KANBrief 4/15

Changes in the world of work: a challenge for occupational safety and health

The world of work is undergoing major change. This observation was made repeatedly in numerous lectures, workshops and discussions at the 5th EUROSHNET conference in Seville. Digitalization, automation, demographic change and globalization are just some of the buzzwords. We have picked out of the main thoughts for you.

The topics being discussed in occupational safety and health today are quite different from the topical issues of only a few years ago. Whereas the focus previously lay more upon product safety, the rapid changes in the underlying conditions of work have now acquired much greater importance.

Brave new world of work

In the future, workers will find themselves in much looser working arrangements, particularly with greater flexibility in their location and working hours, said Kris De Meester (Federation of Enterprises in Belgium [FEB]). For example, he anticipates that employees will no longer be recruited in order to fill a particular job, but that the work will instead be adapted to each individual's skills profile. The task of management personnel will no longer be to plan, supervise and organize, but to ensure the motivation and further development of their workforce.

The business environment is also undergoing major changes. The lifespan of companies is falling. According to Kris De Meester, the average life expectancy of an SME is barely six years.

It was noted in numerous contributions that in consideration of all these developments, the conventional instruments of occupational safety and health need to be re-evaluated. Traditional top-down approaches are no longer sufficiently effective. A further aspect is that the changeable nature of the new structures is not readily compatible with today's rigid concepts of training and regulation.

Inspiring technology

Technology will also undergo continual further development. Digitalization is only the beginning. Dirk Watermann of the KAN Secretariat cited examples of current research projects: concerning drones, nanorobots for the treatment of cancer, for gene therapy and for diagnostic purposes, and genetically modified viruses that construct batteries and turn into components.

It is still uncertain how occupational safety and health should address many of these developments. On what basis can the safety of new products and systems be tested when standards governing them do not yet exist, and a recognized state of the art has not been formulated? The first step for occupational safety must therefore be to conduct more detailed research into the new risks associated with the developments.

Demographics: a new challenge

The topic of demographic change was also raised numerous times at the conference. Jesús Álvarez Hidalgo of the European Commission's Directorate-General for Employment, Social Affairs and Inclusion stated figures that give pause for thought: the number of employees aged between 55 and 64 will rise by 16% between 2010 and 2030. The quality of working life will therefore acquire high practical relevance. The aim must be for working life to be made sustainable from the first day onwards, in order for employees to be able to remain in their jobs for longer. One way in which this is achieved is for conditions of work to be adapted to the employees much more than has been the case to date.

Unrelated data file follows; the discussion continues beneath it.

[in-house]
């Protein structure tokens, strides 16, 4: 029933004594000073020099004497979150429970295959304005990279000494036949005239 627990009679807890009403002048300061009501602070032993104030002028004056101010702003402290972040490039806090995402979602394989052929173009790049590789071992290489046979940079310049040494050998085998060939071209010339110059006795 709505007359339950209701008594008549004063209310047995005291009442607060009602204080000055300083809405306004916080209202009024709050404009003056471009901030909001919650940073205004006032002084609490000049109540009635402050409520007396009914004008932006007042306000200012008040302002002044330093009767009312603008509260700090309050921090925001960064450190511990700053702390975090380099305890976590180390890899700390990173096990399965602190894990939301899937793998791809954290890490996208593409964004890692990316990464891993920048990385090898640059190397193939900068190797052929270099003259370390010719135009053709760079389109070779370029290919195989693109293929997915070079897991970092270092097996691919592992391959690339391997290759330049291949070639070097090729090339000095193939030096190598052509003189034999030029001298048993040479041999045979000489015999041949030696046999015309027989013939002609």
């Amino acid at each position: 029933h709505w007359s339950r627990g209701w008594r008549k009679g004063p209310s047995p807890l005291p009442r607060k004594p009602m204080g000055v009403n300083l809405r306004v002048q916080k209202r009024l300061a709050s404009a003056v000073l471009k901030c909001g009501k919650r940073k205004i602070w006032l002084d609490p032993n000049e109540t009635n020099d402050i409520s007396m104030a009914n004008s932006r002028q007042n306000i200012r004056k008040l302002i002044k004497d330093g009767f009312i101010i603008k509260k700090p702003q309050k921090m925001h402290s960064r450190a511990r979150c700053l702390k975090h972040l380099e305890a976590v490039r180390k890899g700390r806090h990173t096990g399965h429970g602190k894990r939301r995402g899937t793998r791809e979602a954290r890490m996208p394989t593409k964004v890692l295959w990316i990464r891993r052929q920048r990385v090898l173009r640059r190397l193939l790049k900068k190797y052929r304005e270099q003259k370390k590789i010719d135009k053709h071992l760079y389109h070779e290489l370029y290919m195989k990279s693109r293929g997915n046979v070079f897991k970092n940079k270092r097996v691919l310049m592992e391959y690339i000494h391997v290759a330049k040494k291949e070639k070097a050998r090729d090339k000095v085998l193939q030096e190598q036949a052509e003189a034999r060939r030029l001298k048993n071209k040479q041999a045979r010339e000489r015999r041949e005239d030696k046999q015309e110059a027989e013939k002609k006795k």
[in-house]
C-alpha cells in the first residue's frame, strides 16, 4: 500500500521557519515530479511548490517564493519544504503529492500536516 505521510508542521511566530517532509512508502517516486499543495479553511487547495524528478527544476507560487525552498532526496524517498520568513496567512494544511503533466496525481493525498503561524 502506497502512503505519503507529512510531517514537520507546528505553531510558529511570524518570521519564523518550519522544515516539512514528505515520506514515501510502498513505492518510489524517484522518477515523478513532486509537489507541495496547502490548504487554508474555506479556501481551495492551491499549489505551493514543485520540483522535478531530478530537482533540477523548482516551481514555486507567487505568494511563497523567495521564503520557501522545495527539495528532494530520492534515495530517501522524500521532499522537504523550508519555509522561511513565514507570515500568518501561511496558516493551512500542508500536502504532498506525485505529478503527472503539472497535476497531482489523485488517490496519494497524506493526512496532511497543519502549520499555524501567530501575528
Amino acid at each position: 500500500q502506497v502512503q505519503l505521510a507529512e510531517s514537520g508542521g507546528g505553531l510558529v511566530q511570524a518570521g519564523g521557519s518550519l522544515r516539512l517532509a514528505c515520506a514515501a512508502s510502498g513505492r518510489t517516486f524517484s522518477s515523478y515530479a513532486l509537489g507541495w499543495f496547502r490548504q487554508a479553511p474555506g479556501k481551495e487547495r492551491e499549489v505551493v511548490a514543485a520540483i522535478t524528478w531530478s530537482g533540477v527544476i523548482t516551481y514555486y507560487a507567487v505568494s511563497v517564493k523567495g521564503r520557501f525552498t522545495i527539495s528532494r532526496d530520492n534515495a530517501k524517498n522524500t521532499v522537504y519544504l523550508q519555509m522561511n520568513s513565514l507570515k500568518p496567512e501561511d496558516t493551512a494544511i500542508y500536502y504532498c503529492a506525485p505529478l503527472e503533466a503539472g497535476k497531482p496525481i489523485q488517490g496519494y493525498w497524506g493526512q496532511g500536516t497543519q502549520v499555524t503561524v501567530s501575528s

Off-the-peg rules not suitable for SMEs

It was emphasized several times at the conference that small and medium-sized enterprises (SMEs) require particular support in coping with the pending changes. Carlos Arranz (National Institute of Safety and Hygiene at Work, Spain [INSHT]) stressed that SMEs provide more than half the jobs in Europe, but must contend with structural disadvantages in the area of occupational safety and health. The frequency of serious accidents increases strongly with decreasing company size. Occupational safety and health regulations are also observed much less closely in SMEs, since such businesses are often quite simply overwhelmed by the task. The solution is for complex regulations to be simplified, practical instruments to be made available, and greater awareness to be created for the benefits of occupational safety and health.

Norbert Breutmann (CEN Strategic Advisory Board for Occupational Health and Safety [formerly SAB OHS]), Kris De Meester (FEB) and Antti Koivula (Finnish Institute of Occupational Health [FIOH]) were in agreement that the change in the world of work also presents opportunities. Complaining about the situation is not the solution, said Breutmann. On the contrary: the occupational safety and health community must face the new technical and social challenges proactively and constructively.

Sonja Miesner            Michael Robert

miesner@kan.de  robert@kan.de